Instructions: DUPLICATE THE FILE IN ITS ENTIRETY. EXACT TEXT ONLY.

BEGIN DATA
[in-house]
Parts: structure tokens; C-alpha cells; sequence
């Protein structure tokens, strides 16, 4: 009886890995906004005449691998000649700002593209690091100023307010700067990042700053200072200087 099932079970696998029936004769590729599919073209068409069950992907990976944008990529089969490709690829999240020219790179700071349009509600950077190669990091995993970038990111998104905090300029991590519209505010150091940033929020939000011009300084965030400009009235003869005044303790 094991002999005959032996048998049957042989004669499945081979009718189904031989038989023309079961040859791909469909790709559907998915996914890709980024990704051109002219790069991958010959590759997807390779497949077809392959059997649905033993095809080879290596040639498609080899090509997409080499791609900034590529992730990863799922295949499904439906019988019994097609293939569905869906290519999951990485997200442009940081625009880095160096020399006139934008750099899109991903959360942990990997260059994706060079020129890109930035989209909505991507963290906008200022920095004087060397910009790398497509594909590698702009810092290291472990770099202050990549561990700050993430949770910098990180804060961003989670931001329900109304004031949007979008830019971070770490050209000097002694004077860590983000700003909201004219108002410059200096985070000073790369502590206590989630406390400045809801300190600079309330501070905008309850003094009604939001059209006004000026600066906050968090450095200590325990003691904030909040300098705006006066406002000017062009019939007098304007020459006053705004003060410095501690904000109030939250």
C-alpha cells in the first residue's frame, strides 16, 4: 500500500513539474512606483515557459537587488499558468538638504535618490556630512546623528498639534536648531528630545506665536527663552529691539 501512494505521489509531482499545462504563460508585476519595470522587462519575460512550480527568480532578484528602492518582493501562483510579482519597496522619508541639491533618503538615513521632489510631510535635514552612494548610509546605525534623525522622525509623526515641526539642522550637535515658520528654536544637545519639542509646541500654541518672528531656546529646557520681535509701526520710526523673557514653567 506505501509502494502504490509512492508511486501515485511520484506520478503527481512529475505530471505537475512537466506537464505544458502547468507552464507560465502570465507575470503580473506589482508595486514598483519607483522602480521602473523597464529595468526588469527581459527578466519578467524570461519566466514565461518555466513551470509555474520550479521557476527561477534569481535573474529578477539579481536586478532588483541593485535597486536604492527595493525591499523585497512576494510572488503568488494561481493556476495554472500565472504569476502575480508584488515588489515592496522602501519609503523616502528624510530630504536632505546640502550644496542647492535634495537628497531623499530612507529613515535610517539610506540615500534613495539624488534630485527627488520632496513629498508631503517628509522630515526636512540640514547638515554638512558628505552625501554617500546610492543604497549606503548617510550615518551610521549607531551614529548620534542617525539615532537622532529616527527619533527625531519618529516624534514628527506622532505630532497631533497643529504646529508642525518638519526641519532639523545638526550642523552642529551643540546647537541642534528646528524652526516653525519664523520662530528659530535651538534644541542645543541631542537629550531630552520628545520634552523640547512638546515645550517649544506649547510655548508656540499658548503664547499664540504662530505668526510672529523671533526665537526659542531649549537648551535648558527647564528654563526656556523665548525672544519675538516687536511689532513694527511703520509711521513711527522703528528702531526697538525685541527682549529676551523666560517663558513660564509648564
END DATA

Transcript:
[in-house]
Parts: structure tokens; C-alpha cells; sequence
């Protein structure tokens, strides 16, 4: 009886890995906004005449691998000649700002593209690091100023307010700067990042700053200072200087 099932079970696998029936004769590729599919073209068409069950992907990976944008990529089969490709690829999240020219790179700071349009509600950077190669990091995993970038990111998104905090300029991590519209505010150091940033929020939000011009300084965030400009009235003869005044303790 094991002999005959032996048998049957042989004669499945081979009718189904031989038989023309079961040859791909469909790709559907998915996914890709980024990704051109002219790069991958010959590759997807390779497949077809392959059997649905033993095809080879290596040639498609080899090509997409080499791609900034590529992730990863799922295949499904439906019988019994097609293939569905869906290519999951990485997200442009940081625009880095160096020399006139934008750099899109991903959360942990990997260059994706060079020129890109930035989209909505991507963290906008200022920095004087060397910009790398497509594909590698702009810092290291472990770099202050990549561990700050993430949770910098990180804060961003989670931001329900109304004031949007979008830019971070770490050209000097002694004077860590983000700003909201004219108002410059200096985070000073790369502590206590989630406390400045809801300190600079309330501070905008309850003094009604939001059209006004000026600066906050968090450095200590325990003691904030909040300098705006006066406002000017062009019939007098304007020459006053705004003060410095501690904000109030939250």
C-alpha cells in the first residue's frame, strides 16, 4: 500500500513539474512606483515557459537587488499558468538638504535618490556630512546623528498639534536648531528630545506665536527663552529691539 501512494505521489509531482499545462504563460508585476519595470522587462519575460512550480527568480532578484528602492518582493501562483510579482519597496522619508541639491533618503538615513521632489510631510535635514552612494548610509546605525534623525522622525509623526515641526539642522550637535515658520528654536544637545519639542509646541500654541518672528531656546529646557520681535509701526520710526523673557514653567 506505501509502494502504490509512492508511486501515485511520484506520478503527481512529475505530471505537475512537466506537464505544458502547468507552464507560465502570465507575470503580473506589482508595486514598483519607483522602480521602473523597464529595468526588469527581459527578466519578467524570461519566466514565461518555466513551470509555474520550479521557476527561477534569481535573474529578477539579481536586478532588483541593485535597486536604492527595493525591499523585497512576494510572488503568488494561481493556476495554472500565472504569476502575480508584488515588489515592496522602501519609503523616502528624510530630504536632505546640502550644496542647492535634495537628497531623499530612507529613515535610517539610506540615500534613495539624488534630485527627488520632496513629498508631503517628509522630515526636512540640514547638515554638512558628505552625501554617500546610492543604497549606503548617510550615518551610521549607531551614529548620534542617525539615532537622532529616527527619533527625531519618529516624534514628527506622532505630532497631533497643529504646529508642525518638519526641519532639523545638526550642523552642529551643540546647537541642534528646528524652526516653525519664523520662530528659530535651538534644541542645543541631542537629550531630552520628545520634552523640547512638546515645550517649544506649547510655548508656540499658548503664547499664540504662530505668526510672529523671533526665537526659542531649549537648551535648558527647564528654563526656556523665548525672544519675538516687536511689532513694527511703520509711521513711527522703528528702531526697538525685541527682549529676551523666560517663558513660564509648564